5. Lastly, I noticed that if you zero-pad the signal x1, which has a frequency of 3 Hz, by 1000 samples, and take the FFT, we again see that at a frequency of 3 Hz, the magnitude is 500; that the spectral energy is spread out near 3 Hz; and that there are side lobes present (see figure below). With the original signal though (not zero-padded), I did not have these artifacts. This leads me to believe that, in a sense, zero-padding adds noise because, based on the magnitude spectrum, you are introducing frequency components which are not actually present. Is this a sensible way of thinking about this? Does this mean that you should not zero-pad unless you "have to," and if so, how do you know whether you have to or not? By how much should you zero-pad?

enter image description here


All effects you see have to do with windowing. Your signal can be seen as a truncated (i.e., rectangularly windowed) sinusoid. If $s[n]$ is your signal, and $w[n]$ is the window, the signal you analyze is

$$\tilde{s}[n]=w[n]\cdot s[n]\tag{1}$$

With the discrete-time Fourier transform (DTFT) defined by

$$S(f)=\sum_{n=-\infty}^{\infty}s[n]e^{-j2\pi nf}\tag{2}$$

we can rewrite Eq. $(1)$ in the frequency domain

$$\tilde{S}(f)=W(f)\star S(f)\tag{3}$$

where $\star$ denotes convolution. If $s[n]$ is a sinusoid, then Eq. $(3)$ implies that $\tilde{S}(f)$ is just the spectrum of the window shifted to the sinusoid's frequency.

What does this have to do with what you see in your figures? If we realize that the discrete Fourier transform (DFT) of a sequence is just a sampled version of the DTFT of the same (finite length) sequence, then everything you see can be explained by that sampling process. Note that the DFT of $\tilde{s}[n]$ is given by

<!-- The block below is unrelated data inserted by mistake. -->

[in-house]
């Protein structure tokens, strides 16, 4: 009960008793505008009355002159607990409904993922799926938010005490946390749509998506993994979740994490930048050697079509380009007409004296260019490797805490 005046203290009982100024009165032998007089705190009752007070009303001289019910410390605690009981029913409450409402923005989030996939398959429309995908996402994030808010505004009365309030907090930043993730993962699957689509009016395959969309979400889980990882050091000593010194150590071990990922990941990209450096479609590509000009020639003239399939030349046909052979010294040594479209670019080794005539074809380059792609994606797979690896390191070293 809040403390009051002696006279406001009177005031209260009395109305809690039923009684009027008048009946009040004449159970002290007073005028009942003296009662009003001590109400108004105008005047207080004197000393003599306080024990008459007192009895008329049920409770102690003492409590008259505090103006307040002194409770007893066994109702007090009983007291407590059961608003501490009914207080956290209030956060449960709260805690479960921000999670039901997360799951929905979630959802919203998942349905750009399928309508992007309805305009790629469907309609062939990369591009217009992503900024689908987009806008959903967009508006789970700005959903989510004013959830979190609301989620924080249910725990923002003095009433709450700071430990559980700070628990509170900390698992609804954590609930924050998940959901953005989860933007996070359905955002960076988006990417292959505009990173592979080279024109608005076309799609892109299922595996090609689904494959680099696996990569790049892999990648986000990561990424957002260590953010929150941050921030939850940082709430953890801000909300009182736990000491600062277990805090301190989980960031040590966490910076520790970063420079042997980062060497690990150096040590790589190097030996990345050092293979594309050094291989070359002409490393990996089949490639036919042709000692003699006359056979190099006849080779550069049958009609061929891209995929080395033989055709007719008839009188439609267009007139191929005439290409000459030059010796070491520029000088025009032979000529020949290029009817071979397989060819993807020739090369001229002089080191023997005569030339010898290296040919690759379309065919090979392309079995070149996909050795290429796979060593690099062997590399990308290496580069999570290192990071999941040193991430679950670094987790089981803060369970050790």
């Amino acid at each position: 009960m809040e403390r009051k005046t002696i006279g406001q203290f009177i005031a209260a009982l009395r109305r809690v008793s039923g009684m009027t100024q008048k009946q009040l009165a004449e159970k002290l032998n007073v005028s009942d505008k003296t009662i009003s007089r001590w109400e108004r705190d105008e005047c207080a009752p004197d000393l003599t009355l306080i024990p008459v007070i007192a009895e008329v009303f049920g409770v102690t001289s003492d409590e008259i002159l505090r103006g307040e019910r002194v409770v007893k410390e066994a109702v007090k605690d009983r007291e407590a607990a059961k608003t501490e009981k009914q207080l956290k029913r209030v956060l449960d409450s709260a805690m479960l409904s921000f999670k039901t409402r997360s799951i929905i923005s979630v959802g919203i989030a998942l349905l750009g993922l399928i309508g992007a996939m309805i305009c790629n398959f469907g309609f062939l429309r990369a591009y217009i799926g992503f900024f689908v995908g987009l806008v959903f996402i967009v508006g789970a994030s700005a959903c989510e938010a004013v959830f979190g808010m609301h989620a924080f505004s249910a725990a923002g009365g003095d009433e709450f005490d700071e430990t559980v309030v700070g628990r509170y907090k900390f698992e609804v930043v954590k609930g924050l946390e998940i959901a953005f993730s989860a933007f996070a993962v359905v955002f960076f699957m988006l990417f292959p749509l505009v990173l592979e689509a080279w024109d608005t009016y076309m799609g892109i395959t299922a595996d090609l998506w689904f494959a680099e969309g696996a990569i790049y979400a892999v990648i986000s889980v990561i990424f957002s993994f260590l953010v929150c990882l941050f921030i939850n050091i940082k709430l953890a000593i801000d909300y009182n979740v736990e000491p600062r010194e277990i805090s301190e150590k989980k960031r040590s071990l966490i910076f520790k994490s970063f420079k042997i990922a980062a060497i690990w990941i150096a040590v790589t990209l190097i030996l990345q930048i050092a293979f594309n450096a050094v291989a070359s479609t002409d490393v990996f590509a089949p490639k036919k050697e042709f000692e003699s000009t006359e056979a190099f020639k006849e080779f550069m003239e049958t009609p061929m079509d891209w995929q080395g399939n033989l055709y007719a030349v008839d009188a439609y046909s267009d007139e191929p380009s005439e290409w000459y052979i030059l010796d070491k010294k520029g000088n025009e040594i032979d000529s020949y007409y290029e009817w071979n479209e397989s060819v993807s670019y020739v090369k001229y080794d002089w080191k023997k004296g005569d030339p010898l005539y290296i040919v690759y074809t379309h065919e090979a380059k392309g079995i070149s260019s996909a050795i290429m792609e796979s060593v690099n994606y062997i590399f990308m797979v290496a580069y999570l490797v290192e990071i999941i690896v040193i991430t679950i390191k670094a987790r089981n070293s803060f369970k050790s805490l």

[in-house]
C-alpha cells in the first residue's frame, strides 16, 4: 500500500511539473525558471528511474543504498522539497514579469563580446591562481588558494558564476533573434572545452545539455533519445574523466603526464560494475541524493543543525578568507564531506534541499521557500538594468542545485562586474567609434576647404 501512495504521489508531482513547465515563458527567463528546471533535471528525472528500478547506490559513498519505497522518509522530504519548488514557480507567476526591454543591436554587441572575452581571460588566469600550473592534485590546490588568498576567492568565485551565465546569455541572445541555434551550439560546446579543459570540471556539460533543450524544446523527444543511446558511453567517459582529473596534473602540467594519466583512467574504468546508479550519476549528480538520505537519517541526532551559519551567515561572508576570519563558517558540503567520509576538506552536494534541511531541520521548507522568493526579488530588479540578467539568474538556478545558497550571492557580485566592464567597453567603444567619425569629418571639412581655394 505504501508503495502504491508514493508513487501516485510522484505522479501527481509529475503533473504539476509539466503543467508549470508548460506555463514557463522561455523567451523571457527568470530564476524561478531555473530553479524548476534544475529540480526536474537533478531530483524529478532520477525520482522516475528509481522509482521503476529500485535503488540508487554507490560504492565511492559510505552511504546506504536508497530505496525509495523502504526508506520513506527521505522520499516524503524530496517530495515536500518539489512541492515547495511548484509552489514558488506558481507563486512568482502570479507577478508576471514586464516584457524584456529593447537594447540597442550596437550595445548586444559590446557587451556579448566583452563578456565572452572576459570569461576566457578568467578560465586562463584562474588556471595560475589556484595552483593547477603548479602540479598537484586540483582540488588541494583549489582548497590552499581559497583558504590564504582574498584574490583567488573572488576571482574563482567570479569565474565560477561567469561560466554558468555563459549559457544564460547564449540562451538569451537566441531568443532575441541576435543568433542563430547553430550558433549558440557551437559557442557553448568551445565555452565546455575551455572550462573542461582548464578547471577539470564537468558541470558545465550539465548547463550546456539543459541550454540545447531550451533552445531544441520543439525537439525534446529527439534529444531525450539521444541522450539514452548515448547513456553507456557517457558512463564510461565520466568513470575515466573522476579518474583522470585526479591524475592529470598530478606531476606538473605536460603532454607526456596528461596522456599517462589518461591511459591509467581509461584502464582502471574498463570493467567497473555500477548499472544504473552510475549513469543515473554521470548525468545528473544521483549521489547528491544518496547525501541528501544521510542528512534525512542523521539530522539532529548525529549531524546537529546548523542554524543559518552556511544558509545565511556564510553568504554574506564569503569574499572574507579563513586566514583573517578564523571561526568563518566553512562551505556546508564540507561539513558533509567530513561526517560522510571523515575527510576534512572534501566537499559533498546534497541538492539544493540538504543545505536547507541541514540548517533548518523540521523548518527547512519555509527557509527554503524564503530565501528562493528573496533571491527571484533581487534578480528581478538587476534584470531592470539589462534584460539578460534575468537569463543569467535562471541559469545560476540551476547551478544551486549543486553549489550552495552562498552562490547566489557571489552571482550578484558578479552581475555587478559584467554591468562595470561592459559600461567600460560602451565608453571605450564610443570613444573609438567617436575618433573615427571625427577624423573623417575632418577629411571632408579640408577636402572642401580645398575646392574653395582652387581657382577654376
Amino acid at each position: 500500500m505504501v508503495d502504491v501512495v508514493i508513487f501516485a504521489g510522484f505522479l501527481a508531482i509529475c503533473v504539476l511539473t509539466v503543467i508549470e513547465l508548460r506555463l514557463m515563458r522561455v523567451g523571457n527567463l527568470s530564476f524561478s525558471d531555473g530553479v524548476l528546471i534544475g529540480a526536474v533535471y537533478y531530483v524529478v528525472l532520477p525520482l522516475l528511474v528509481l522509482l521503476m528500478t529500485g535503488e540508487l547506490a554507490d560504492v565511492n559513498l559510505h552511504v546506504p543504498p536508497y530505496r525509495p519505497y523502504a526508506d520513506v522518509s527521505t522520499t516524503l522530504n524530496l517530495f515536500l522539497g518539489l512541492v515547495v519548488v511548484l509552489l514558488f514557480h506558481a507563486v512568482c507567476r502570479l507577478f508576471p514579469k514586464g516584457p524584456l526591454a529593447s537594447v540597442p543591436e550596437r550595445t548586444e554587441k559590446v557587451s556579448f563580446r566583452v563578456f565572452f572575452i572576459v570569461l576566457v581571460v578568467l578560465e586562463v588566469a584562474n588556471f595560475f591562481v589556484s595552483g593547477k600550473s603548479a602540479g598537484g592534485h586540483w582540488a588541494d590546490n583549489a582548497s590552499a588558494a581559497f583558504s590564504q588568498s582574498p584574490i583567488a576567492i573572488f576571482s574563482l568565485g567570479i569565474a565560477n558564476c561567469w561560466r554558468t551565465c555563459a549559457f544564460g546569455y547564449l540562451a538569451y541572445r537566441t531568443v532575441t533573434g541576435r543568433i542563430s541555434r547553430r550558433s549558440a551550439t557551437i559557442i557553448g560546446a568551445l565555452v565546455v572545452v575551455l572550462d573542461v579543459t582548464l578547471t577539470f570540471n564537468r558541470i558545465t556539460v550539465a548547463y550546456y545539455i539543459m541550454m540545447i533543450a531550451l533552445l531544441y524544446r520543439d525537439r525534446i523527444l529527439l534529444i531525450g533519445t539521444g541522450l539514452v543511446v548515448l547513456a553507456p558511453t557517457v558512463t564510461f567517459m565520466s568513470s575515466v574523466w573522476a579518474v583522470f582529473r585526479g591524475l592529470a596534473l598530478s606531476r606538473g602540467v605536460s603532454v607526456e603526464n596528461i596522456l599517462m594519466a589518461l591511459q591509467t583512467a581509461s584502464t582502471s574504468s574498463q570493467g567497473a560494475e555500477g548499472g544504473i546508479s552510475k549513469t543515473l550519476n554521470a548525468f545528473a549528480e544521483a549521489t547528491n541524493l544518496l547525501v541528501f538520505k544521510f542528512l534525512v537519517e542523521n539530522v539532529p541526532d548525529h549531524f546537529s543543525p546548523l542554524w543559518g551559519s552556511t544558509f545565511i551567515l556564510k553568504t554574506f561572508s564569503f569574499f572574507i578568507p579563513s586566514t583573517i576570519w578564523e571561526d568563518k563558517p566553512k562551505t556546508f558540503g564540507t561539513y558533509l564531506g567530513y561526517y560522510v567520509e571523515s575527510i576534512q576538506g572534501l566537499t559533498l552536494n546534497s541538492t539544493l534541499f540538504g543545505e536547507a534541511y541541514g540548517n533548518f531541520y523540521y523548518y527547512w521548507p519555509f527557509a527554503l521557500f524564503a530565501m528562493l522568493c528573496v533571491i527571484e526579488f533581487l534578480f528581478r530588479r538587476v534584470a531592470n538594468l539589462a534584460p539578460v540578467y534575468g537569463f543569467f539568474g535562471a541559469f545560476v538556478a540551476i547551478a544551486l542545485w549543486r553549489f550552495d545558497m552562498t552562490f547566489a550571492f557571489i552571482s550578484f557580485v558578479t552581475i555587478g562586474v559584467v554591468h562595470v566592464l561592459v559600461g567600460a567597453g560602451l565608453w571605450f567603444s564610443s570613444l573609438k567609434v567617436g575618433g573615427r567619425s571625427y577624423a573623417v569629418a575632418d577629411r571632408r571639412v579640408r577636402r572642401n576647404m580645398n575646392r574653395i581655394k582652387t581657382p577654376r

$$\tilde{S}_{DFT}[k]=\sum_{n=0}^{N-1}s[n]e^{-j2\pi kn/N}=\tilde{S}\left(\frac{2\pi k}{N}\right)\tag{4}$$

Zero-padding means changing the DFT length $N$ without adding more signal (i.e., information), which just results in a denser sampling of the underlying DTFT of the signal. So you could say that the side-lobes have always been there, but they only become visible by sampling on a denser frequency grid, which is achieved by zero-padding. Zero-padding definitely does not introduce noise in the sense you suspect it would do.

Since zero-padding just changes the sampling interval in the frequency domain, it does not change any scaling factors.

Also have a look at the following related answers: here, here, here, and here.

  • $\begingroup$ I follow you until your second-to-last statement about scaling factors. If the scaling factor doesn't change when you zero-pad, then, according to the amplitude spectrum, the amplitude of the 3 Hz wave when the signal is zero-padded is 0.5 (since dividing 500 by 2000/2 = 0.5), which is incorrect since it should be 1. I looked at the third related answer and saw your note there that amplitude scaling only takes place when performing the IDFT. If this is the case, how can you tell what the amplitude should be from the DFT if scaling by L/2 doesn't always guarantee that the amplitude is correct? $\endgroup$ – Vivek Subramanian Oct 20 '16 at 16:36
  • $\begingroup$ @VivekSubramanian: I mean that even after zero-padding the scaling factor remains the same as without zero-padding; so in both cases you'd have $L/2$, where $L$ is the length of the original signal, without the appended zeros. In practice you usually know if the signal was zero-padded before applying the DFT or not. $\endgroup$ – Matt L. Oct 20 '16 at 21:59

Your Answer

By clicking “Post Your Answer”, you agree to our terms of service, privacy policy and cookie policy

Not the answer you're looking for? Browse other questions tagged or ask your own question.